The S&W Performance Center Craftsmanship

| May 18, 2014 | 5 Comments

By Mark Singer
Safe Direction Firearms
Web Address: safedirection.org

Today, many individuals feel that the venerable 6 shooter or the wheel gun is all but obsolete. The popularity of the revolver within law enforcement agencies was staggering and then the advent of the first wonder nines. The first high capacity semi-automatic pistols adopted by many police agencies in the 1980’s and were primarily produced in 9mm Luger (parabellum) And as law enforcement changes so do the preferences of the armed community; with high capacity semi-autos sweeping the market. Yet today revolvers are still capable and a lot of fun when you combine 44 magnum with Buffalo Bore Ammunition.

Flash 48b  629

 

Well, today I would like to take a look at two revolvers designed by Smith and Wesson. Both are not commonly found and are perhaps some of the best wheel guns this author has owned. These two revolvers are the products of precision gunsmithing done S&W’s own Performance Center. The first revolver we will discuss is the model 627; built from the ground up to be a precision competition gun on the S&W large or N frame. The barrel length is 5 inches which is an uncommon length for a revolver but I find it to be near perfect for the 357 magnum. It is quicker when transitioning between targets than a 6 inch barrel but balances better than a 4 inch barrel gun. The barrel has a unique profile as well; the sides are flattened surfaces in order to reduce weight (the empty weight being 44 ounces), the barrel sports a deep crown to protect the rifling, and the underlug is somewhere between half and a full lug as it angles upward from the front of the shrouded ejector rod to the muzzle. The front sight is an old school design, a Patridge style with a gold bead insert. For those of you not familiar with this style of sight I will explain. Most front sights are of the ramped variety. The purpose of a ramped sight is its ease with which it is to be drawn from a holster without snagging on the holster. A Patridge sight is a vertical rectangular blade with both sides tapered toward the front so that the shooter sees sharp edges reducing the chances of glare from the sides of the blade. The sight provides great visibility and the addition of the gold bead only enhances it as the sight really pops in the shooter’s eyes as it picks up the ambient light quite well. The 627 is equipped with a flash chromed tear drop shaped hammer with a pinned sear, the trigger is equipped with an overtravel stop and has a smooth light trigger pull especially for the double action trigger pull, and it comes with 5 moonclips provided. The overall length is 9.5 inches.

The 627, while it is a revolver, it is not a 6 shooter. This impressive firearm holds 8 cartridges of 357 magnum or 38 special when fully loaded. The cylinder face is designed with a cut out to fit 8 rounds held within a moon clip. Moonclips are flat metal disks with cutouts to fit the star of the cylinder as well as to hold the rounds for fast reloading, and reloading with moonclips could not be faster. Jerry Miculek set a world record with a six shot 45 ACP revolver by firing 6 shots ejecting the moonclip bound spent cases, reloading with a second moonclip, and firing off 6 more rounds in under 3 seconds. For competition, moonclips are fantastic but for carry I find them to be flimsy and I prefer speed loaders and I must again recommend those from 5 Star Firearms.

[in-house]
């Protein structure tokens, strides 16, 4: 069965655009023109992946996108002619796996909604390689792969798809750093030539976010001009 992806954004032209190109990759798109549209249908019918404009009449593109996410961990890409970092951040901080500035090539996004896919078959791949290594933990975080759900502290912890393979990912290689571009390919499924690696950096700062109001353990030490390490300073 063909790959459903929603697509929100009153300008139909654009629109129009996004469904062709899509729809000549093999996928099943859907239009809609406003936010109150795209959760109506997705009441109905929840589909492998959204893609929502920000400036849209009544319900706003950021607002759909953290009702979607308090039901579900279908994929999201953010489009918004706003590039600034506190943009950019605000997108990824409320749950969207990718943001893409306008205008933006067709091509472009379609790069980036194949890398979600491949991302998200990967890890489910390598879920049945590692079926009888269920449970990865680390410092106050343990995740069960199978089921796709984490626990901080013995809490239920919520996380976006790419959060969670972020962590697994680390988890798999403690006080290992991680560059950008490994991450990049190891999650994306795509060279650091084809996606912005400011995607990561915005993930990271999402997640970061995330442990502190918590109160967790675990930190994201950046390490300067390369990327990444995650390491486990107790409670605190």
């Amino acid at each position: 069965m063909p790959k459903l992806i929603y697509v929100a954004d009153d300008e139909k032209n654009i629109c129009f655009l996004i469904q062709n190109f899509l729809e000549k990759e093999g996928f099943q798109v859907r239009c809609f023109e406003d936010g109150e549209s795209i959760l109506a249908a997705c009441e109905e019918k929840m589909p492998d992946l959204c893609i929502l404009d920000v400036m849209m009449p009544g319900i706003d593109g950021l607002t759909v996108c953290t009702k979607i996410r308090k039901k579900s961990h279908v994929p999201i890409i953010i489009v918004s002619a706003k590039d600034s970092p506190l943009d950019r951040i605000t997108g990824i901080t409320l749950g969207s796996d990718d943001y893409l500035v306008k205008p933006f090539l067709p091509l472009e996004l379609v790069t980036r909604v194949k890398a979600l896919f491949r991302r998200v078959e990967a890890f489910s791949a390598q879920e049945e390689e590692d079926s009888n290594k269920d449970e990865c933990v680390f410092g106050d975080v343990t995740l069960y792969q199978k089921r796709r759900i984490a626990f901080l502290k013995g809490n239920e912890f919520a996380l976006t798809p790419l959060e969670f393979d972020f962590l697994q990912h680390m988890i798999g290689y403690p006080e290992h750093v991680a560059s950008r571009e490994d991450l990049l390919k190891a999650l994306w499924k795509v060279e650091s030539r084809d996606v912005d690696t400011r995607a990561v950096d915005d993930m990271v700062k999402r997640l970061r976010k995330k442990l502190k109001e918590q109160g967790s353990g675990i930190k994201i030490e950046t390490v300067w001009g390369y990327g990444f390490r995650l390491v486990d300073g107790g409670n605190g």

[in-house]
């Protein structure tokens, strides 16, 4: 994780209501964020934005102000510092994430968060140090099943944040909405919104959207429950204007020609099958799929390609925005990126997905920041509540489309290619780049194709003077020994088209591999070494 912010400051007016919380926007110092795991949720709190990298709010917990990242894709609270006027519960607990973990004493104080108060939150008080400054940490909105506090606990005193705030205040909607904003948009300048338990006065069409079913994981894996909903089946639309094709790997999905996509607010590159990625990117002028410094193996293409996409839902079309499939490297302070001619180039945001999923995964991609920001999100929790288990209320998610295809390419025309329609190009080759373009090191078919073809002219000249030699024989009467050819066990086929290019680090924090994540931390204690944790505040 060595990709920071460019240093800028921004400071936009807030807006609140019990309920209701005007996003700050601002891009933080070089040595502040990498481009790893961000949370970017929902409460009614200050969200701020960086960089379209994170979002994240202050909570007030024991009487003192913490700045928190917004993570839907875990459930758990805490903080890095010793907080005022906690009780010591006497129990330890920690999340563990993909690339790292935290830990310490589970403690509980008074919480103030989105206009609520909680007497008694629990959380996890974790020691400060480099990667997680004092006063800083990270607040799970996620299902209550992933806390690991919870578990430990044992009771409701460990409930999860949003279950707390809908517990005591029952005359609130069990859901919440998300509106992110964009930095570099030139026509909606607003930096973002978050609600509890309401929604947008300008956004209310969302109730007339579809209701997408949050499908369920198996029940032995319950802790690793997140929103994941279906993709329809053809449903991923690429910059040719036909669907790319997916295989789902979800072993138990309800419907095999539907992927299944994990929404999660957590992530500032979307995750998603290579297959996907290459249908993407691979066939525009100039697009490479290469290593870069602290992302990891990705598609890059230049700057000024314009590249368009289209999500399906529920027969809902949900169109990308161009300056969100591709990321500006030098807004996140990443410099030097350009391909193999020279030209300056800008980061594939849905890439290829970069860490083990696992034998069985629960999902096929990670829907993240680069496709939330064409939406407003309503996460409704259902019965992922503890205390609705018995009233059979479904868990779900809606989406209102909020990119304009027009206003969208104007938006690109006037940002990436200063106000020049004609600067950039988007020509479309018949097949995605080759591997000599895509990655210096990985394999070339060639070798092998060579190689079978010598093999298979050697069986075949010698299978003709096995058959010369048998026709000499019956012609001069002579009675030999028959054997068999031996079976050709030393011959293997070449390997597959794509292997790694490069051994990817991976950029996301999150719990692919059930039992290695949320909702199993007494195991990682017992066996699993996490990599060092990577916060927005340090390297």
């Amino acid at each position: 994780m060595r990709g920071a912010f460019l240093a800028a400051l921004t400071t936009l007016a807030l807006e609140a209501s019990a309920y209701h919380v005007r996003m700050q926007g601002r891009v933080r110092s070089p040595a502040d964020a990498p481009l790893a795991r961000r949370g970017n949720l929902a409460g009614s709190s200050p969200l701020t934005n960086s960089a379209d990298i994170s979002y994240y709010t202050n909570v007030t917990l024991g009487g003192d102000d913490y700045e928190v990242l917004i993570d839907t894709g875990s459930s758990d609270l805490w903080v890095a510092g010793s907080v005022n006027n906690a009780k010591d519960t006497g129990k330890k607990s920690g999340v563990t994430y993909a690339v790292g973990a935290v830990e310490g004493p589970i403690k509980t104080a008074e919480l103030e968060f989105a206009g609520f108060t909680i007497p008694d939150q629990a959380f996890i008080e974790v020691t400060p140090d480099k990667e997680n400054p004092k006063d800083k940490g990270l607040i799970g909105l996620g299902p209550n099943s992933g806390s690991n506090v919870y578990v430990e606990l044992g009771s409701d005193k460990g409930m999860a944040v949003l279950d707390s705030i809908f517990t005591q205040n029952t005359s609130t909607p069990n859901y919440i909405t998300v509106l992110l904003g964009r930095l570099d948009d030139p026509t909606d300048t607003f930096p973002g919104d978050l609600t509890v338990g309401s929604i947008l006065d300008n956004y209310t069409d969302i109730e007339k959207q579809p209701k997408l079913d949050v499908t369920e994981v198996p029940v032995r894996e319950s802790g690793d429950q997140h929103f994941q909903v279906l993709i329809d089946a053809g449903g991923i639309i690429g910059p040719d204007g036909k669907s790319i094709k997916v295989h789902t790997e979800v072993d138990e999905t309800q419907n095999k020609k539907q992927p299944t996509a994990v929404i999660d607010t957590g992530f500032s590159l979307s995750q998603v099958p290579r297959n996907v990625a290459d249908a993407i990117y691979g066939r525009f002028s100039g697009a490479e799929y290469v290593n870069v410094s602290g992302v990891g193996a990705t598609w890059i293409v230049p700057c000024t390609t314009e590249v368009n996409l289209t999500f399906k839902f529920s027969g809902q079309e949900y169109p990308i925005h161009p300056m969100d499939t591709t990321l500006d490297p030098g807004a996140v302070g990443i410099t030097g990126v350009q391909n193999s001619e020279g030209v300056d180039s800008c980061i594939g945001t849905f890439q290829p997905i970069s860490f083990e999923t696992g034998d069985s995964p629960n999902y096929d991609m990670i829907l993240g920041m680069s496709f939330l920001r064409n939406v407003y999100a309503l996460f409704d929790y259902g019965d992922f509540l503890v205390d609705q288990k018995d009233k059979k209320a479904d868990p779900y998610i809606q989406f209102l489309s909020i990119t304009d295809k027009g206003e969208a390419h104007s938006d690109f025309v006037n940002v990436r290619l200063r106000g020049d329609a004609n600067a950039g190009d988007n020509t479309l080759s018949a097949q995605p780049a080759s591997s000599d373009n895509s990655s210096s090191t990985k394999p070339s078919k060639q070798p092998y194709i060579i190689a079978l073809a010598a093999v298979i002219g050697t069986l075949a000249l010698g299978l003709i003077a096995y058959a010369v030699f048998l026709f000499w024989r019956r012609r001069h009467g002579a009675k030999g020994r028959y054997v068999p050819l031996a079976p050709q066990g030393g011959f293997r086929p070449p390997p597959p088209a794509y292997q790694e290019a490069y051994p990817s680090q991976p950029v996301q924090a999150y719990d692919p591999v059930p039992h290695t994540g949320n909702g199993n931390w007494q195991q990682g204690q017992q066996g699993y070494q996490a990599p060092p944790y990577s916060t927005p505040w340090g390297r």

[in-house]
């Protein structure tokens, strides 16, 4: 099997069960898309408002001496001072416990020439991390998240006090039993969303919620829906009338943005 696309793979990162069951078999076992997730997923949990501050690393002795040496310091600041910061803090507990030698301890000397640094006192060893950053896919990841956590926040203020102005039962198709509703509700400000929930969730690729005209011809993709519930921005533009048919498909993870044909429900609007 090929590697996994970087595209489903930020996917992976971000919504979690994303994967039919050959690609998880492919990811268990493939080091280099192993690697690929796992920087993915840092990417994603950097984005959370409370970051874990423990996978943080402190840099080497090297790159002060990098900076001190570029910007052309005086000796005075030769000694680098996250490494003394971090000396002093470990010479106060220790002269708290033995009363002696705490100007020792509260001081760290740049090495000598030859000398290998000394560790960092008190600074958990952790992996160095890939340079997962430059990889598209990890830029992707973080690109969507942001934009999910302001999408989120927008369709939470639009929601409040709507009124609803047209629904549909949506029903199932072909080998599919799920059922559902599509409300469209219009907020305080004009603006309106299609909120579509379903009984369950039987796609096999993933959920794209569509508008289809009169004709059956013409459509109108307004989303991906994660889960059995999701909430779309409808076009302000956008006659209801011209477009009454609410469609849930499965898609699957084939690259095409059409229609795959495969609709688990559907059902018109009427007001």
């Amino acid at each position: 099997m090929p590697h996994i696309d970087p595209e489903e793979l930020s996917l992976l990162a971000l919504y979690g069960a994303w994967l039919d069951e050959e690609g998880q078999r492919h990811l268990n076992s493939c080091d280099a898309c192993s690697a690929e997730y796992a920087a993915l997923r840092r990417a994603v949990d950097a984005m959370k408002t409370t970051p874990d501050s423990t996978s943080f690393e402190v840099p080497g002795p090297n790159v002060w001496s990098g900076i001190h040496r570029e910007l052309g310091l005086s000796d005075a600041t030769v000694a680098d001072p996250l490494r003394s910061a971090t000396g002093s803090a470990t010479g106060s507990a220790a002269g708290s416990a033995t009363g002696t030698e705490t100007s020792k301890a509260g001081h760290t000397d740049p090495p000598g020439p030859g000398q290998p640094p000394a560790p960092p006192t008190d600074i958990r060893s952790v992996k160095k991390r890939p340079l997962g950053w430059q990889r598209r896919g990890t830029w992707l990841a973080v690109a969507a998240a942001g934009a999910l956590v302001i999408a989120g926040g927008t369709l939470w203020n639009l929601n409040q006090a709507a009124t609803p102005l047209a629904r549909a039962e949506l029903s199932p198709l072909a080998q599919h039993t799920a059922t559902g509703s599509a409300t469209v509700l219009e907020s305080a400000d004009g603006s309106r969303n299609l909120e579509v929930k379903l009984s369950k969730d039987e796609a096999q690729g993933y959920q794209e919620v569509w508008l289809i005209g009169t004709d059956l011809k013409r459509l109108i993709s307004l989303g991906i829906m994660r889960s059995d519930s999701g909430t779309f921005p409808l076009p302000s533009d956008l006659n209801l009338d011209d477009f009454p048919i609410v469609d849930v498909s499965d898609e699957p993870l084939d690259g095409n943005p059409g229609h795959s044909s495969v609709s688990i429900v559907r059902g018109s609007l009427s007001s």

The Manufacturing/Engineering and Production Supervisor at 5 Star Firearms, Clinton Hartford, was the lead designer behind these speed loaders. They are made of Billet Aluminum and are of high quality. An interesting design as they rotate opposite of the commonly found speed loaders; so that the rotation of the loader does not push the cylinder closed. Furthermore, the fluting machined into the loader allows it to clear most grips with greater easy than the competition. They are one of the few manufacturers that produce speed loaders for the 8 shot 357 magnum offerings. As an aside, these speed loaders will also fit the Taurus model 608 revolver.

.357 Magnum S&W Model 627 Performance Center

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The accuracy of the model 627 is beyond this author’s ability to shoot it and I consider myself to be a decent shooter. The following target was shot only in double action with 3 boxes of 142 grain Fiocchi Truncated full metal jacket ammunition at 25 yards. I find this ammunition to be an excellent target load. When the rounds were fired through a chronograph the measured velocity was an average of 1450 feet per second. The high velocity and truncated cone make for a very flat shooting bullet.